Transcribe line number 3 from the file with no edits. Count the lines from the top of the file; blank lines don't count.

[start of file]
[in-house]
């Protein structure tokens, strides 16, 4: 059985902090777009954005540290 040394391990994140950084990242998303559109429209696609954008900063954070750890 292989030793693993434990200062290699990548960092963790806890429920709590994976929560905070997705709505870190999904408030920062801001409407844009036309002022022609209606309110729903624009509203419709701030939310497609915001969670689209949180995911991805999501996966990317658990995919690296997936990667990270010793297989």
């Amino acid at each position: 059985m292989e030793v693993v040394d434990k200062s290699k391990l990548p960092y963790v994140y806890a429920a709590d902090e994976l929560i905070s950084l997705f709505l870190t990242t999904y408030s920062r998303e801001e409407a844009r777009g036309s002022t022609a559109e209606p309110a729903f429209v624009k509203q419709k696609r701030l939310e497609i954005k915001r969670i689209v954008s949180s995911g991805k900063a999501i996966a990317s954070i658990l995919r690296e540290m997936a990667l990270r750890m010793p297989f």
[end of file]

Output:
């Amino acid at each position: 059985m292989e030793v693993v040394d434990k200062s290699k391990l990548p960092y963790v994140y806890a429920a709590d902090e994976l929560i905070s950084l997705f709505l870190t990242t999904y408030s920062r998303e801001e409407a844009r777009g036309s002022t022609a559109e209606p309110a729903f429209v624009k509203q419709k696609r701030l939310e497609i954005k915001r969670i689209v954008s949180s995911g991805k900063a999501i996966a990317s954070i658990l995919r690296e540290m997936a990667l990270r750890m010793p297989f």